“Our choir can’t be expected to sing well”

Recently a friend of mine heard a priest announce in his sermon to the congregation, “our choir can’t be expected to sing well so we might as well do it ourselves” or words to that effect. What is most extraordinary about this statement is that the choir were formed of members of his congregation. They were not a Cathedral choir or a group of semi-professional musicians paid to come and sing every week, they were just ordinary folk, parishioners, many who could not read music who wanted to support their parish, and their priest, and sing to God.

I am taking a break from our parish choir at the moment but while l am off, l have been considering what is the role of a typical parish choir particularly in a small parish such as my own. Is it better to have everyone singing everything so the finger cannot be pointed at individuals and their substandard singing or is a parish choir important not just to support the singing but to foster unity and togetherness in the parish?

 The general instruction of the Roman Missal states : 40. Great importance should be attached to the use of singing in the celebration of the Mass, with due consideration for the culture of the people and the abilities of each liturgical assembly.

The folk Mass ethic perpetuated in the 1980s encouraged us to make the congregation the choir. To do away with the parts of the Mass attributed to the choir and to have everyone sing everyone. The ‘have a go’ Mass it could be called. I suppose that this formula for the liturgy could be argued that it is easier on the ear because when you sing, you generally have no idea of how you sound, if you are doing the singing rather than the listening there is a tendency to assume that the singing is better than it really is and so everyone is happy. The inherent problem with forcibly encouraging everyone to sing everything is that not everyone wants to sing.

The focus now is for us to ‘sing the Mass rather than to sing at Mass’ but this equally raises problems.

Back to the Instruction: 41. All other things being equal, Gregorian chant holds pride of place because it is proper to the Roman liturgy.

Chant might be the ideal but sung badly it is possibly the most excruciating music to listen to so given its difficulty should it never be attempted in our parishes except in our cathedrals and our semi-pro choirs? This thought could be applied to other singing. Is it actually better not to have a choir if you cannot get the singers to create a beautiful sound to aid prayer?

 Reflecting on my own experiences, some Sundays l was incredibly proud of our choir and their achievements, and then other Sundays, it did not sound great but the devotion, the enthusiasm, and the innate desire to sing with all their heart and all their soul never faltered from week to week. Our choir never lost sight of the importance of the texts we were singing, that to ‘sing was to pray twice.’ But no matter how hard we worked, we would never sound like Westminster Cathedral choir or the London Oratory. At the same time though we have a group of people who have learnt to read square notation, who have learnt to chant the psalms, improved their understanding of Latin, and have learnt to develop their voices to the best of their ability to ‘sing a new song to the Lord.’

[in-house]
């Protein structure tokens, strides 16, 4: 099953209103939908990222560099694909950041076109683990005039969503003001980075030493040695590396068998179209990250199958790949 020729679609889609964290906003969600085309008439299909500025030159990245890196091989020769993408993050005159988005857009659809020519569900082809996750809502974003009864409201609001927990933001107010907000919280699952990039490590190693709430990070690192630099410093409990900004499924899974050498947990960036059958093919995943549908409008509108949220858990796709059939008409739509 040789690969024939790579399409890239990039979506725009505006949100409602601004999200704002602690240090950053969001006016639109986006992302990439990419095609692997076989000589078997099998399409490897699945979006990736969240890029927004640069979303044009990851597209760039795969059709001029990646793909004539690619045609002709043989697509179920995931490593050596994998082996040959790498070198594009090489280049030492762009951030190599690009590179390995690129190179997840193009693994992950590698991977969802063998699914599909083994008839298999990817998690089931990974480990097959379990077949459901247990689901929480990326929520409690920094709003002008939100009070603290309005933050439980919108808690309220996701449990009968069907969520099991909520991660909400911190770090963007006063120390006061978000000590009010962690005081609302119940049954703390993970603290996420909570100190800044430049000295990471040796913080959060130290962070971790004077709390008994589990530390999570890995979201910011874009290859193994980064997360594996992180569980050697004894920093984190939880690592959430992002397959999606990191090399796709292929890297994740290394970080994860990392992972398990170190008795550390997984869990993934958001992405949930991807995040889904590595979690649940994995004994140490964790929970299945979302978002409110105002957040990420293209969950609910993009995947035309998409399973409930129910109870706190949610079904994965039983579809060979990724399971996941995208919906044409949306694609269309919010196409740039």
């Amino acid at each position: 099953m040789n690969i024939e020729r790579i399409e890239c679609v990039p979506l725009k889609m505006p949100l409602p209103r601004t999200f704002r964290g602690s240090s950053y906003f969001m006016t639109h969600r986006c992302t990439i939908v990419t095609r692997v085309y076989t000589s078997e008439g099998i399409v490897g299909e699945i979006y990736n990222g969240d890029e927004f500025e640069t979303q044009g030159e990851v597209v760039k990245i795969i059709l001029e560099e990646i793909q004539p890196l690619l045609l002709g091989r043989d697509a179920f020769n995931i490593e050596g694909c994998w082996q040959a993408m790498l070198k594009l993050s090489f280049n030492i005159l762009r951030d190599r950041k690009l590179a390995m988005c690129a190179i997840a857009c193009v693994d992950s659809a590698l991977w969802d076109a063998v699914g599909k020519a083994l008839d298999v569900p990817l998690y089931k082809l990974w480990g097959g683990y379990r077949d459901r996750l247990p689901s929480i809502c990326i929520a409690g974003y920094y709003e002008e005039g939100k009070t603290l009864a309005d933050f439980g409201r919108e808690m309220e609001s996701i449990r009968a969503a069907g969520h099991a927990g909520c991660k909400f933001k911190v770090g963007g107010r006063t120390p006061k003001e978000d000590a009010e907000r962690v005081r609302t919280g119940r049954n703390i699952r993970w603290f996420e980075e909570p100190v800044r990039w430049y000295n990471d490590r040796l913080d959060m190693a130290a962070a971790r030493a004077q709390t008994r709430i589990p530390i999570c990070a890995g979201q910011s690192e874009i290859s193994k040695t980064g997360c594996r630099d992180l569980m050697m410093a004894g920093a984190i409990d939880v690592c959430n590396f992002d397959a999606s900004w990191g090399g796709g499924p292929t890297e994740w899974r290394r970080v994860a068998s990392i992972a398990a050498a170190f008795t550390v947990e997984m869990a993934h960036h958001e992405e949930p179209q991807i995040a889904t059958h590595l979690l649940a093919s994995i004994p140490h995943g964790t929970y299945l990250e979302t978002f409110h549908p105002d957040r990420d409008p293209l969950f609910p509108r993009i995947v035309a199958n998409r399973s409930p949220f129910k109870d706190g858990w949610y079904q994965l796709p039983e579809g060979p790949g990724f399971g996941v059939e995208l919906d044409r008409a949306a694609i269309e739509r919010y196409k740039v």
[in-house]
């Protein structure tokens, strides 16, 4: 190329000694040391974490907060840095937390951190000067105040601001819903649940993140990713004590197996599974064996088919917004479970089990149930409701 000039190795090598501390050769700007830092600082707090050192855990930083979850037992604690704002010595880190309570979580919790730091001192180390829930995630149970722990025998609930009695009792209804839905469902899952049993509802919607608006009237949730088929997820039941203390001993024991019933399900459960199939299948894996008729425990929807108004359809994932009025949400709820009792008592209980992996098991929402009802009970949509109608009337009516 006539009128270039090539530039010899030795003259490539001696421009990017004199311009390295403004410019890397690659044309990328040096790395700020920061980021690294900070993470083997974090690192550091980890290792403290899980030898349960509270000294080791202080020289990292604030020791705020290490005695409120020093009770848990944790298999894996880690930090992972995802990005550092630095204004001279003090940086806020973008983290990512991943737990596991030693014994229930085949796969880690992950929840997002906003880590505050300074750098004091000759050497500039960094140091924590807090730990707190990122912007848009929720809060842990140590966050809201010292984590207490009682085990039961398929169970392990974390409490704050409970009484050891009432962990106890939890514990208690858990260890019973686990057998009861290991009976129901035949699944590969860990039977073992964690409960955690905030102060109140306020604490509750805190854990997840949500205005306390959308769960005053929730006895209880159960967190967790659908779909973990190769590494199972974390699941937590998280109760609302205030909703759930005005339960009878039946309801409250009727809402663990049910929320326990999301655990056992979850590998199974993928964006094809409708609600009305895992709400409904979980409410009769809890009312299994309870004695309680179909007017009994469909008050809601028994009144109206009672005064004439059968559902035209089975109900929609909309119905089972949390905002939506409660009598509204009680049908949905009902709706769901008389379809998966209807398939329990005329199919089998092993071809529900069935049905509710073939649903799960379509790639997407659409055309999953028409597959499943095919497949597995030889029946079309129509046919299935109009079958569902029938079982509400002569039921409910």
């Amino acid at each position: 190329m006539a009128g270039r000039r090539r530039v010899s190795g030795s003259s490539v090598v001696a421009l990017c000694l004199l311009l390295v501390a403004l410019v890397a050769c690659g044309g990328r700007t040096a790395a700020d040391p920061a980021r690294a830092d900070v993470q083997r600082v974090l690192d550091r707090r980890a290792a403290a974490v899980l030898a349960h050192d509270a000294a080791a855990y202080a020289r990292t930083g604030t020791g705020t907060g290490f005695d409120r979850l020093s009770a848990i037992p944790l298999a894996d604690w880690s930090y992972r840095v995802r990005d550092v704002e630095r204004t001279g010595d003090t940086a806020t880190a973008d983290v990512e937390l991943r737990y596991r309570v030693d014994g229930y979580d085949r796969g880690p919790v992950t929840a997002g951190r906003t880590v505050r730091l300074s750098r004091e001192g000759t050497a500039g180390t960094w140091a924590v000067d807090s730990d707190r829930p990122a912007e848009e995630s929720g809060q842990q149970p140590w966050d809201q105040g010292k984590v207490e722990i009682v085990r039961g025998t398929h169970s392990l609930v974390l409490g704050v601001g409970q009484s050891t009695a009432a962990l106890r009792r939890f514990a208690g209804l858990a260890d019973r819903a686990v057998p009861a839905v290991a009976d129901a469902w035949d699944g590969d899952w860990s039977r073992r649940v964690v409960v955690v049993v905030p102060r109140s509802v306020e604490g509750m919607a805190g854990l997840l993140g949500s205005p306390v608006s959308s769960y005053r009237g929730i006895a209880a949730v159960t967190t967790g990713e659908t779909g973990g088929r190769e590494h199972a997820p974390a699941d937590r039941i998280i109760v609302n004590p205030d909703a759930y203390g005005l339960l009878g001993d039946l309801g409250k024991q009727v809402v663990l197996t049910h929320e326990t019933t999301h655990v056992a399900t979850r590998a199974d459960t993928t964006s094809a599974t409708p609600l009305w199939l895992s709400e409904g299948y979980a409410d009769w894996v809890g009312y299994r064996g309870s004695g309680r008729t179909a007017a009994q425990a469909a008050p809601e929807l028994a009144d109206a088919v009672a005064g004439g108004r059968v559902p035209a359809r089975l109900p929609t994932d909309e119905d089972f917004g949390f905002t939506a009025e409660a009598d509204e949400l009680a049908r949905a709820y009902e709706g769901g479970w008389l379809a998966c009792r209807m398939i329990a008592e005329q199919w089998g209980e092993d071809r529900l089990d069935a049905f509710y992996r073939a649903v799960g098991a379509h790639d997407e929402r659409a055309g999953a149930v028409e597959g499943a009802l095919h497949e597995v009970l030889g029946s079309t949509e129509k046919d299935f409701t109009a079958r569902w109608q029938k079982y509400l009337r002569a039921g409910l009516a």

Since l have taken a break, l have been astounded at the response from individual members in our choir about the effect singing at/the Mass has had on them. Someone from the parish came to visit me last night. They wanted to talk about how singing had transformed their life and most importantly had strengthened their faith. I have to say in five years, we have had four from our choir who have become Catholic, with another thinking about it the moment – not a bad track record. We also have a member of the Ordinariate.  l have realised that while l have spent most of my time focusing on the importance of singing the right notes ‘ to sing to him with joyful melody’, l had completely underestimated the profound effect that singing and praying as a group ultimately has on people’s lives, and this  l suspect is what the small parish choir is really all about, whether we like the singing, or not.

 “cantare amantis est… Singing belongs to one who loves” St Augustine.

Association of Latin Liturgy Latest

Open Meeting

at the Church of


4 ‒ 5 Eldon Street, London EC2M 7LS

(between Moorgate and Liverpool Street stations)

Saturday 13th October 2012


Buffet Lunch

Talk by Fr Peter Newby

From active participation to horizons of involvement: Translating Liturgy into Architecture

Tea & Business Meeting (brief AGM for members)

4.30 pm: Solemn Sung Latin Vespers

To book for the day please send a cheque for £15 (which includes lunch) to:

Ian Wells, 4a Kelvin Road, Thorneywood, Nottingham NG3 2PR.

0115 950 4464 e-mail: Ian.Wells@Latin-Liturgy.org

Our special guest


Yesterday, the former conductor of the London Symphony Chorus and organ scholar Joseph Cullen popped in to play our humble dust-ridden two manual organ. En route to St Cecila’s on the Isle of Wight he had rather heroically left Minster in Kent at 5am to make it minutes before Mass. If any other organ scholars, preferably with a symphony chorus or a major orchestra on their CVs want to come down and play on a Sunday, they are most welcome. They can even have a cup of coffee and a biscuit in the parish centre afterwards.